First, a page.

143. Zhang D, Johnston JM, Fox MD, Leuthardt EC, Grubb RL, Chicoine MR, et al. Preoperative sensorimotor mapping in brain tumor patients using spontaneous fluctuations in neuronal activity imaged with functional magnetic resonance imaging: initial experience. Neurosurgery (2009) 65:226–36. doi:10.1227/01.NEU.0000350868.95634.CA
147. Thonnard M, Boly M, Bruno MA, Chatelle C, Gosseries O, Laureys S, et al. [Neuroimaging technique: a diagnostic tool to detect altered states of consciousness]. Med Sci (Paris) (2011) 27:77–81. doi:10.1051/medsci/201127177
Keywords: blood oxygen level dependent, functional magnetic resonance imaging, independent component analysis, magnetic resonance imaging, resting-state functional magnetic resonance imaging, neurodevelopment, pediatric, resting-state networks
Citation: Mongerson CRL, Jennings RW, Borsook D, Becerra L and Bajic D (2017) Resting-State Functional Connectivity in the Infant Brain: Methods, Pitfalls, and Potentiality. Front. Pediatr. 5:159. doi: 10.3389/fped.2017.00159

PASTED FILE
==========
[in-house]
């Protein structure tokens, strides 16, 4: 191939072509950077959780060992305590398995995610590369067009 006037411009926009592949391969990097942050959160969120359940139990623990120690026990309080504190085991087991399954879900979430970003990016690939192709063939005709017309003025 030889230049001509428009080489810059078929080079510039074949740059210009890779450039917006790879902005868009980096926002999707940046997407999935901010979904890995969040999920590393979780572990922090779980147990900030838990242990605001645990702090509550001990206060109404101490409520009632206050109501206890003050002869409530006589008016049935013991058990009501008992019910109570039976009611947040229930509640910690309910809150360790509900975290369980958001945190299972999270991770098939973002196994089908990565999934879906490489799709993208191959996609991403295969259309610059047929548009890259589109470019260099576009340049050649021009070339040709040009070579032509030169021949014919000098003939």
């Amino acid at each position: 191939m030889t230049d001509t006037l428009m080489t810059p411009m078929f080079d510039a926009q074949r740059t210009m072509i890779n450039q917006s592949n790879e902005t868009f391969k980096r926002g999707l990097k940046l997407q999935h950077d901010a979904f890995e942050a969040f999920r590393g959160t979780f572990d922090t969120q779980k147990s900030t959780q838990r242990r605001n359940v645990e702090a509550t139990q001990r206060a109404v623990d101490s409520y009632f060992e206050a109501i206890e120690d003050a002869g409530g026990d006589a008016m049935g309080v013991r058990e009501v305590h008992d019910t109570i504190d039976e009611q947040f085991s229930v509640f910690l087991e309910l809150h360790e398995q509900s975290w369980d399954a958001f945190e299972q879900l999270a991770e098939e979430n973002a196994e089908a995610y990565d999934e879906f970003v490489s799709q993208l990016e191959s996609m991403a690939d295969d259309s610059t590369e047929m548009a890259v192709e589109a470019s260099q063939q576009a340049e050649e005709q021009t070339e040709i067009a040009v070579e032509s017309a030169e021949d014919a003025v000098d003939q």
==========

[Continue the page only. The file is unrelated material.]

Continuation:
Received: 15 April 2017; Accepted: 04 July 2017;
Published: 14 August 2017
Edited by:Brigitte Vollmer, University of Southampton, United Kingdom
Reviewed by:Peter Fransson, Karolinska Institutet, Sweden
Finn Lennartsson, Lund University, Sweden
Copyright: © 2017 Mongerson, Jennings, Borsook, Becerra and Bajic. This is an open-access article distributed under the terms of the Creative Commons Attribution License (CC BY). The use, distribution or reproduction in other forums is permitted, provided the original author(s) or licensor are credited and that the original publication in this journal is cited, in accordance with accepted academic practice. No use, distribution or reproduction is permitted which does not comply with these terms.
*Correspondence: Dusica Bajic, email@example.com